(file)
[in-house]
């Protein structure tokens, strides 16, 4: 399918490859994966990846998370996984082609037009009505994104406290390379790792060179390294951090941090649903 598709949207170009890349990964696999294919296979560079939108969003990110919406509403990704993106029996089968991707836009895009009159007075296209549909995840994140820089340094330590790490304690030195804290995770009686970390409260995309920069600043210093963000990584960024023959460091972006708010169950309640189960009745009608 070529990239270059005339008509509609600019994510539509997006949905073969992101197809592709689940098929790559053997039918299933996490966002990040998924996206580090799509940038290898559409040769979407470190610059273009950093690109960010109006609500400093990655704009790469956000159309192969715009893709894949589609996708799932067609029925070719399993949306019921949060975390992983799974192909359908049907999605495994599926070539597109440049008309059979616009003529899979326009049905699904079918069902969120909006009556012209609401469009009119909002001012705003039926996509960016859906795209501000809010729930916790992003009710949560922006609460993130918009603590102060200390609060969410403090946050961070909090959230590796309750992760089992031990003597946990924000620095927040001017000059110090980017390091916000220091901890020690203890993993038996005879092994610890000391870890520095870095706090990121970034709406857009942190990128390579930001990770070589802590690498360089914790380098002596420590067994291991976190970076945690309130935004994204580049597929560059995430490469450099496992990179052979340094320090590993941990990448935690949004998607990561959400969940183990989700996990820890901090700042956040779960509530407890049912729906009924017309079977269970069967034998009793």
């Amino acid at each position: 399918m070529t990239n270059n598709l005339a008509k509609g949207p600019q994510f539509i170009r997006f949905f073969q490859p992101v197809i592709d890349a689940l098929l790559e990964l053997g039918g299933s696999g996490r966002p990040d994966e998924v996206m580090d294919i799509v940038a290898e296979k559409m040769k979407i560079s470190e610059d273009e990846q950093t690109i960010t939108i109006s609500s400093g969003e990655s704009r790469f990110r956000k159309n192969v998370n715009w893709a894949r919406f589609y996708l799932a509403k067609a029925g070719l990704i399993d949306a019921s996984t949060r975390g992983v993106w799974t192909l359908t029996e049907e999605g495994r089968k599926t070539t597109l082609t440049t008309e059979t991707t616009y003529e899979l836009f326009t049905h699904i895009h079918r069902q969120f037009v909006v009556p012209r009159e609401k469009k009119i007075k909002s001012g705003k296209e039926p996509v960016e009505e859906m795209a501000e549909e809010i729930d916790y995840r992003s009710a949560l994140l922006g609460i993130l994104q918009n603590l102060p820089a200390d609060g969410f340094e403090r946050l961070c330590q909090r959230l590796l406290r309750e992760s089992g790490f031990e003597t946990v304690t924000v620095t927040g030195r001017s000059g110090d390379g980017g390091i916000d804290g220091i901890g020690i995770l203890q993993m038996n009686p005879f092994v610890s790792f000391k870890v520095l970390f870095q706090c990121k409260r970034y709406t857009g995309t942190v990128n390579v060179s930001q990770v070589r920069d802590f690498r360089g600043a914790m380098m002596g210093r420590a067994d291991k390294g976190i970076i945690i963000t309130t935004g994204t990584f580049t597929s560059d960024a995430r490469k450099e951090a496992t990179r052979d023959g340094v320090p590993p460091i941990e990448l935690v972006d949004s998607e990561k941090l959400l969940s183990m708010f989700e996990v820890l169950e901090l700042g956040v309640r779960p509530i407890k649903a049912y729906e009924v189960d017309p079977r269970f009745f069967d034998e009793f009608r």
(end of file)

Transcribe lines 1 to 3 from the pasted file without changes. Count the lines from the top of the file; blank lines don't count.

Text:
[in-house]
């Protein structure tokens, strides 16, 4: 399918490859994966990846998370996984082609037009009505994104406290390379790792060179390294951090941090649903 598709949207170009890349990964696999294919296979560079939108969003990110919406509403990704993106029996089968991707836009895009009159007075296209549909995840994140820089340094330590790490304690030195804290995770009686970390409260995309920069600043210093963000990584960024023959460091972006708010169950309640189960009745009608 070529990239270059005339008509509609600019994510539509997006949905073969992101197809592709689940098929790559053997039918299933996490966002990040998924996206580090799509940038290898559409040769979407470190610059273009950093690109960010109006609500400093990655704009790469956000159309192969715009893709894949589609996708799932067609029925070719399993949306019921949060975390992983799974192909359908049907999605495994599926070539597109440049008309059979616009003529899979326009049905699904079918069902969120909006009556012209609401469009009119909002001012705003039926996509960016859906795209501000809010729930916790992003009710949560922006609460993130918009603590102060200390609060969410403090946050961070909090959230590796309750992760089992031990003597946990924000620095927040001017000059110090980017390091916000220091901890020690203890993993038996005879092994610890000391870890520095870095706090990121970034709406857009942190990128390579930001990770070589802590690498360089914790380098002596420590067994291991976190970076945690309130935004994204580049597929560059995430490469450099496992990179052979340094320090590993941990990448935690949004998607990561959400969940183990989700996990820890901090700042956040779960509530407890049912729906009924017309079977269970069967034998009793």
């Amino acid at each position: 399918m070529t990239n270059n598709l005339a008509k509609g949207p600019q994510f539509i170009r997006f949905f073969q490859p992101v197809i592709d890349a689940l098929l790559e990964l053997g039918g299933s696999g996490r966002p990040d994966e998924v996206m580090d294919i799509v940038a290898e296979k559409m040769k979407i560079s470190e610059d273009e990846q950093t690109i960010t939108i109006s609500s400093g969003e990655s704009r790469f990110r956000k159309n192969v998370n715009w893709a894949r919406f589609y996708l799932a509403k067609a029925g070719l990704i399993d949306a019921s996984t949060r975390g992983v993106w799974t192909l359908t029996e049907e999605g495994r089968k599926t070539t597109l082609t440049t008309e059979t991707t616009y003529e899979l836009f326009t049905h699904i895009h079918r069902q969120f037009v909006v009556p012209r009159e609401k469009k009119i007075k909002s001012g705003k296209e039926p996509v960016e009505e859906m795209a501000e549909e809010i729930d916790y995840r992003s009710a949560l994140l922006g609460i993130l994104q918009n603590l102060p820089a200390d609060g969410f340094e403090r946050l961070c330590q909090r959230l590796l406290r309750e992760s089992g790490f031990e003597t946990v304690t924000v620095t927040g030195r001017s000059g110090d390379g980017g390091i916000d804290g220091i901890g020690i995770l203890q993993m038996n009686p005879f092994v610890s790792f000391k870890v520095l970390f870095q706090c990121k409260r970034y709406t857009g995309t942190v990128n390579v060179s930001q990770v070589r920069d802590f690498r360089g600043a914790m380098m002596g210093r420590a067994d291991k390294g976190i970076i945690i963000t309130t935004g994204t990584f580049t597929s560059d960024a995430r490469k450099e951090a496992t990179r052979d023959g340094v320090p590993p460091i941990e990448l935690v972006d949004s998607e990561k941090l959400l969940s183990m708010f989700e996990v820890l169950e901090l700042g956040v309640r779960p509530i407890k649903a049912y729906e009924v189960d017309p079977r269970f009745f069967d034998e009793f009608r």